easy come easy go

easy come easy go

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although inna lillah ve inna ilayhi rajiun has a similar meaning to the holy word, however, untaxed income is not sacred, it has been used in a similar meaning..


proverb that makes you think why those who go to this habit do not come from haydan. we lose when we win unfairly, why don't we win back when we lose unfairly?


in fact, it must go to hu coming from hayy. it means that what comes from god goes to god. because the words hayy and hu are among the beautiful names of allah*. (bkz: 99 names of god)


the proverb of erkan ogur and ismail hakki demircioglu's relevance to the philosophy of mysticism is revealed by saying in the turquoise of the zahit tan acter in the album of anatolu besik. it is said: if we are ha, you are also ha, if you are hu, we are also hu, what comes from hayy goes. that is, we are all the reflection of god, that's why we are valuable as human beings, and if we have passed from the creator, we will return from the creator again. this judgment will make more sense when you look at the words of the whole song. also: (bkz: we love the created, sit down from the creator)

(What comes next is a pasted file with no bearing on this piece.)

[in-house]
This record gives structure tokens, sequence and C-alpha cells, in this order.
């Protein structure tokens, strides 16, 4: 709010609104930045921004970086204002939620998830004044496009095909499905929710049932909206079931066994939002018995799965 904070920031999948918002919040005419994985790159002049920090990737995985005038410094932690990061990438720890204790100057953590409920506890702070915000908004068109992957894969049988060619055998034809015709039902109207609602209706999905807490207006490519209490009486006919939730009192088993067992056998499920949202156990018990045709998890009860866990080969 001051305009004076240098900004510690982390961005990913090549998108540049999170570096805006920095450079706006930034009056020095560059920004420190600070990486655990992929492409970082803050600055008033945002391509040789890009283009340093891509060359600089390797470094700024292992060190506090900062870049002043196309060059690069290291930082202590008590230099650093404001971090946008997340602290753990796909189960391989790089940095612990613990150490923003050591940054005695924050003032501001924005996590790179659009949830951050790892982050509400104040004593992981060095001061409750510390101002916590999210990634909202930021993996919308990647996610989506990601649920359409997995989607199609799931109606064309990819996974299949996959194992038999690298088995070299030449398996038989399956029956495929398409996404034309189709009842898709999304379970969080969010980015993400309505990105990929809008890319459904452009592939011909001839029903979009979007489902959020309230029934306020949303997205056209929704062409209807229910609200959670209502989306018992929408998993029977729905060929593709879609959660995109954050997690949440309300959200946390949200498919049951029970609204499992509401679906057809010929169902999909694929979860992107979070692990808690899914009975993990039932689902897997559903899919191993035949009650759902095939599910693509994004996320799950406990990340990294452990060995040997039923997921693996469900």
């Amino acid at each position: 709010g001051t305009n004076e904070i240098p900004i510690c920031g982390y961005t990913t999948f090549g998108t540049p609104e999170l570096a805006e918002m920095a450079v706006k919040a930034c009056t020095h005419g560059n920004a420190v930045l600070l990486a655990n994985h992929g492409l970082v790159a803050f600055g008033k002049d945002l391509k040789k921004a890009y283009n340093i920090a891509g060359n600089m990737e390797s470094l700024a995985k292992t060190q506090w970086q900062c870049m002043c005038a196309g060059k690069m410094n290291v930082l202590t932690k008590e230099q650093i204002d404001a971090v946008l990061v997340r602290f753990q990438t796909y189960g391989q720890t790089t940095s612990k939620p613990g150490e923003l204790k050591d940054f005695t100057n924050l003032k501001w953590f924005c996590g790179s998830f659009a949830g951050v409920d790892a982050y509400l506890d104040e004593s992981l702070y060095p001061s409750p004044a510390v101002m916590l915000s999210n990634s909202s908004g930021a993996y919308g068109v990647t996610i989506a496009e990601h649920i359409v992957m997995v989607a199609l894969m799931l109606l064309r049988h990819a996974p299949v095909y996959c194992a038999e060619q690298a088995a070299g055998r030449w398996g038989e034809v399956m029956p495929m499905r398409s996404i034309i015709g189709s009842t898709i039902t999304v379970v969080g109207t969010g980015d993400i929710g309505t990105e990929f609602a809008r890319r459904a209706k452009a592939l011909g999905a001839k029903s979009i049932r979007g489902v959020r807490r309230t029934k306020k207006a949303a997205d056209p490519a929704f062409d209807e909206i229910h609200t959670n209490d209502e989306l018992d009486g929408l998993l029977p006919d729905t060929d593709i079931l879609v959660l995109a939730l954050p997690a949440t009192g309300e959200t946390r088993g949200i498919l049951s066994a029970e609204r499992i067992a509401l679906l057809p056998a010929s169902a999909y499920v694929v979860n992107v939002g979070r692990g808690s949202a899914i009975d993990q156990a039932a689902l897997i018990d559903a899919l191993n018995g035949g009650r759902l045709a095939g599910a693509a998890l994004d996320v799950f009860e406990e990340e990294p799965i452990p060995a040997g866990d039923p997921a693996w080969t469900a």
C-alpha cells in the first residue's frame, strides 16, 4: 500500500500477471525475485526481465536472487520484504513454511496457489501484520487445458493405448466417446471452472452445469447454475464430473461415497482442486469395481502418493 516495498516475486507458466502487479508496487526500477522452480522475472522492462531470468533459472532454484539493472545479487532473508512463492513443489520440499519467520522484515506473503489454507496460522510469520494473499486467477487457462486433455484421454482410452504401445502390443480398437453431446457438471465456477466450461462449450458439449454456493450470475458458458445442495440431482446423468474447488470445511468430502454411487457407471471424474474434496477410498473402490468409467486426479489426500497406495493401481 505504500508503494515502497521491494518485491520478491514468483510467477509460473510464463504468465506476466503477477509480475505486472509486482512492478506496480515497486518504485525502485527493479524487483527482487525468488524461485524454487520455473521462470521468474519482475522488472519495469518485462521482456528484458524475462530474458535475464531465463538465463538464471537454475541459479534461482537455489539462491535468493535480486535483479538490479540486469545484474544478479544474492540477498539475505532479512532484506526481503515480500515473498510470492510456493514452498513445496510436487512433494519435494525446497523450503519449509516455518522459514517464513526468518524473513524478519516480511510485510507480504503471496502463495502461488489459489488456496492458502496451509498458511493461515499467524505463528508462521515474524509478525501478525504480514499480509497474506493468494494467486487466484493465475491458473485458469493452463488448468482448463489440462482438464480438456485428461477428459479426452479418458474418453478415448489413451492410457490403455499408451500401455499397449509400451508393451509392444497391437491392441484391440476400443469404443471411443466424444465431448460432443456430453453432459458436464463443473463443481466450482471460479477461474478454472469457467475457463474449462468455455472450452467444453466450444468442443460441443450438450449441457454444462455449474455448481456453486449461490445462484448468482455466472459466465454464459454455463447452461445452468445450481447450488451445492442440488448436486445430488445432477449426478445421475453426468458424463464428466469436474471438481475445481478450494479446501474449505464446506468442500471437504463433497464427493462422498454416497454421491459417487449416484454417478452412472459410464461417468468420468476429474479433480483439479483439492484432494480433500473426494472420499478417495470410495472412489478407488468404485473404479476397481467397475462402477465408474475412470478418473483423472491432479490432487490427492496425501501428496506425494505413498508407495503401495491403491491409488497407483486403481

it used to be a word said at funerals, "who comes from god returns to god"... if we say it now, we will be beaten.


the word that i always deduced from haybe, that is, it goes to habits, that comes from free, and that i always say "if i'm going to take it, it comes from hay or hey". it turned out that there were much more philosophical meanings under it.*


hayy is the name of allah in the meaning of "the one who gives life", while hu means huve, that is, he. what comes from the living, the resurrected, goes to him. it means that the living universe that started with the big bang will go to that point.


the starting point is: "hay" means "armenian" in armenian. in the last periods of the ottoman empire, the neighborhood bullies, who took tribute from the armenians, who widely chose their handicrafts and tradesmen, were consuming this money in greek taverns on the same evening. in those days, taverns were also greek. "huyn" also means rum. thus, it was an example of easy money getting out of hand.